Amid enforcement crackdowns and calls for an outright ban, the future of electric scooters will be a bumpy ride

By Gary Walker and Joe Piasecki

Police surprise a scooter rider with a ticket during last Thursday’s concentrated enforcement effort in downtown Santa Monica
Photo by Maria Martin

A family of four, a teenager without a driver’s license and a tourist from Connecticut — it’s not just a random sampling of electric scooter riders in downtown Santa Monica, but of those who’ve received tickets or warnings amid a crackdown on the illegal and sometimes dangerous rider behavior that’s divided public sentiment over the tech industry’s increasingly ubiquitous Next Big Thing.

Last Thursday, Santa Monica police — fresh off of impounding thousands of scooters from the bike path — staged several enforcement details along Second Street, stopping 105 riders and issues 59 citations over a three-hour period, said Lt. Saul Rodriguez. Police wrote tickets for riding on the sidewalk, riding without a license, and 42 for riding without a helmet. Each carries a fine expected to exceed $100.

“I don’t think it’s fair that you’re giving me a ticket. You should just warn me. A lot of people are riding without a helmet,” a woman told police last week. “This kind of seems like a trap, doesn’t it?” said that tourist, surprised by the bust. “I think most people are uninformed about wearing helmets or if you can ride on the sidewalk,” commented a local rider also caught up in the sting.

But Rodriguez cites a pressing imperative for public safety education. So far this year, Santa Monica police have responded to about 35 traffic accidents involving electric scooters, and in about 25 cases found the scooter operator at fault. “There have been several involving significant injury, typically from head trauma due to the rider not wearing a helmet,” he said.

With thousands of scooters being left just about anywhere on the streets and sidewalks of Santa Monica on any given day, “We’re trying to fast-forward and get people to understand as quickly as possible that these are not toys,” said Santa Monica City Manager Rick Cole.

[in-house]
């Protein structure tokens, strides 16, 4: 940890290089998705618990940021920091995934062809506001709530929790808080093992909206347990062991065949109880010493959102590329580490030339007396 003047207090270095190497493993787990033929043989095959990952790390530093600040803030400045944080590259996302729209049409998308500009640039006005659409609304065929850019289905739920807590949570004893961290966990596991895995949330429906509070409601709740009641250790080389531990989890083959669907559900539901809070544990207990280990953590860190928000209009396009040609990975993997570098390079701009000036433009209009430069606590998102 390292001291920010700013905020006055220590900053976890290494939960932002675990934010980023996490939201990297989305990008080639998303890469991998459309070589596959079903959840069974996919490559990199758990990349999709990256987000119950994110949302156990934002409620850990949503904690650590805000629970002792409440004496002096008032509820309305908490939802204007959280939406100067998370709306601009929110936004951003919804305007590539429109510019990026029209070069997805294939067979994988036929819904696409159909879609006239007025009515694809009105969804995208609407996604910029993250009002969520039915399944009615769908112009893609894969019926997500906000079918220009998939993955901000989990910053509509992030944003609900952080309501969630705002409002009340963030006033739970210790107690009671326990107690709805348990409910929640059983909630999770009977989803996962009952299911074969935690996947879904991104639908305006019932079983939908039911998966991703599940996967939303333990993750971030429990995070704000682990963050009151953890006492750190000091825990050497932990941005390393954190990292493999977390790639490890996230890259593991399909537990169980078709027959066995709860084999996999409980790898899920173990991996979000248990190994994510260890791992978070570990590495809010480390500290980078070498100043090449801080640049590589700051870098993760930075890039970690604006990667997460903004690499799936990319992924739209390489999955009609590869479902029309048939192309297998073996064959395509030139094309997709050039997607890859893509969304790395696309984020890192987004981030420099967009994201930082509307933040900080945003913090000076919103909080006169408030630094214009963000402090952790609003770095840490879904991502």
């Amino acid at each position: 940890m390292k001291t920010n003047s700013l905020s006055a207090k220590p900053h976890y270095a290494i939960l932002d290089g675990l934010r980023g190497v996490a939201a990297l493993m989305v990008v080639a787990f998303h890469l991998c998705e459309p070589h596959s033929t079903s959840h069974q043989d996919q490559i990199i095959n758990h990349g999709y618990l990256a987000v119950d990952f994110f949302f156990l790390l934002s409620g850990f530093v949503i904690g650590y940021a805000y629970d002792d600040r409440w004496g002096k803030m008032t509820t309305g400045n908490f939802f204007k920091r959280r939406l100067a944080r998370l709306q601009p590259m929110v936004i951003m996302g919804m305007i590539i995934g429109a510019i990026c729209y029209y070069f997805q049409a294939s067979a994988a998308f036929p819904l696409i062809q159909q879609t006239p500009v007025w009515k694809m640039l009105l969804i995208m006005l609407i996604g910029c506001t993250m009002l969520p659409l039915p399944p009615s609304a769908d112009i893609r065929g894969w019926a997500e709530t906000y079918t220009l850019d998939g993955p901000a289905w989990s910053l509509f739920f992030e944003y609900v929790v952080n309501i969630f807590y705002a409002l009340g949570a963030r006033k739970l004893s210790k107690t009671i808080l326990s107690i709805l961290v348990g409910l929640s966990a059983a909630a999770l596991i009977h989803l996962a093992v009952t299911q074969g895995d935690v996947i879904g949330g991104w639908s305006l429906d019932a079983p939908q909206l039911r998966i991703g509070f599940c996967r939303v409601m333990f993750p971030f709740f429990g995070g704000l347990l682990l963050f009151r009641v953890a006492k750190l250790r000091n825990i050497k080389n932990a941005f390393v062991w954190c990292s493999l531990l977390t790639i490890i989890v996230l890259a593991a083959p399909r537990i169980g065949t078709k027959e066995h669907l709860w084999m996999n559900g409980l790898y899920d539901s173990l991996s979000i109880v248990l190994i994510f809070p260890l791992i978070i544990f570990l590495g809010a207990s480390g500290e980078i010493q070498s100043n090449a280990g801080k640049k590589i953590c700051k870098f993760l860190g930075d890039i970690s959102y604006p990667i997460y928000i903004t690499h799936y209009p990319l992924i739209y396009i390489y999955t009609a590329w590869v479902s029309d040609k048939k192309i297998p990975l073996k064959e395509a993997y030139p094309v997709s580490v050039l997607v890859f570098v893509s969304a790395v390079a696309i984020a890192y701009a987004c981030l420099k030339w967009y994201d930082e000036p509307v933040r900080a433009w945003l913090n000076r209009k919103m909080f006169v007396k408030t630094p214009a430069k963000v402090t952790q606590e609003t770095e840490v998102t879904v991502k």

“We’ve issued 700 tickets this year,” said Santa Monica Police Chief Cynthia Renaud, “but we know that we’re not going to ticket our way out of this problem; it’s going to require repeated education and enforcement. … There’s no DMV handbook for this new mobility device, so we have to educate on the fly, coupled with enforcement to back up
that education.”

As ground zero for the launch of “dockless” grab-and-go electric scooter fleets in Southern California, the success of Santa Monica’s efforts to regulate their proliferation and use may also determine the fate of the scooters themselves.

This week two Los Angeles City Council members called for joining West Hollywood and Beverly Hills in banning electric scooters in Los Angeles until they can enact a regulatory framework — proposals for which include hard caps on the number of scooters allowed to operate in the city, corralling scooters into designated areas, or launching competing public bike share hubs that would exclude scooters from some areas.

In Santa Monica, Venice-based scooter company Bird and Northern California-based competitor Lime have opted to work with city officials by sharing ridership data, setting up a complaint hotline to quickly address illegally parked scooters, and passing out free helmets to riders (as both companies did as part of the police enforcement effort last Thursday. They hope to do the same in Los Angeles and other cities — without sacrificing the ease of use that makes scooters a popular alternative to automobiles for short trips or filling the “last-mile” gap between light rail stations and passenger destinations.